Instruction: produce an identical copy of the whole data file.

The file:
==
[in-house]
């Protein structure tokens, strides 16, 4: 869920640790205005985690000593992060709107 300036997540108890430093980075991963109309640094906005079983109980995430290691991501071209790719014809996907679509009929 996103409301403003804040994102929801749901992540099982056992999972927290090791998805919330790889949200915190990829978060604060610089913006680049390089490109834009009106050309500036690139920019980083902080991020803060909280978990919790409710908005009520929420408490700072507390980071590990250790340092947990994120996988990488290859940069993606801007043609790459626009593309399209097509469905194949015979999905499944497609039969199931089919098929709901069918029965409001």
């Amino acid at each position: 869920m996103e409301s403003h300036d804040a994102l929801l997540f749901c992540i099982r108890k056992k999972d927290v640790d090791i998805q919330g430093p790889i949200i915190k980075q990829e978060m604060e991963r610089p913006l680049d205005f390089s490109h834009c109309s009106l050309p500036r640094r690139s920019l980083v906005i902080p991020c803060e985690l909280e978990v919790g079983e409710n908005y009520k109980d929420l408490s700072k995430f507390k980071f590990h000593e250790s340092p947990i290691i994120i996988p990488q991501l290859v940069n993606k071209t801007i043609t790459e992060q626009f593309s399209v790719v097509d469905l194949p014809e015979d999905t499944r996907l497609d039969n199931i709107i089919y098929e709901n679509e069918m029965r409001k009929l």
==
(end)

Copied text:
[in-house]
């Protein structure tokens, strides 16, 4: 869920640790205005985690000593992060709107 300036997540108890430093980075991963109309640094906005079983109980995430290691991501071209790719014809996907679509009929 996103409301403003804040994102929801749901992540099982056992999972927290090791998805919330790889949200915190990829978060604060610089913006680049390089490109834009009106050309500036690139920019980083902080991020803060909280978990919790409710908005009520929420408490700072507390980071590990250790340092947990994120996988990488290859940069993606801007043609790459626009593309399209097509469905194949015979999905499944497609039969199931089919098929709901069918029965409001």
């Amino acid at each position: 869920m996103e409301s403003h300036d804040a994102l929801l997540f749901c992540i099982r108890k056992k999972d927290v640790d090791i998805q919330g430093p790889i949200i915190k980075q990829e978060m604060e991963r610089p913006l680049d205005f390089s490109h834009c109309s009106l050309p500036r640094r690139s920019l980083v906005i902080p991020c803060e985690l909280e978990v919790g079983e409710n908005y009520k109980d929420l408490s700072k995430f507390k980071f590990h000593e250790s340092p947990i290691i994120i996988p990488q991501l290859v940069n993606k071209t801007i043609t790459e992060q626009f593309s399209v790719v097509d469905l194949p014809e015979d999905t499944r996907l497609d039969n199931i709107i089919y098929e709901n679509e069918m029965r409001k009929l």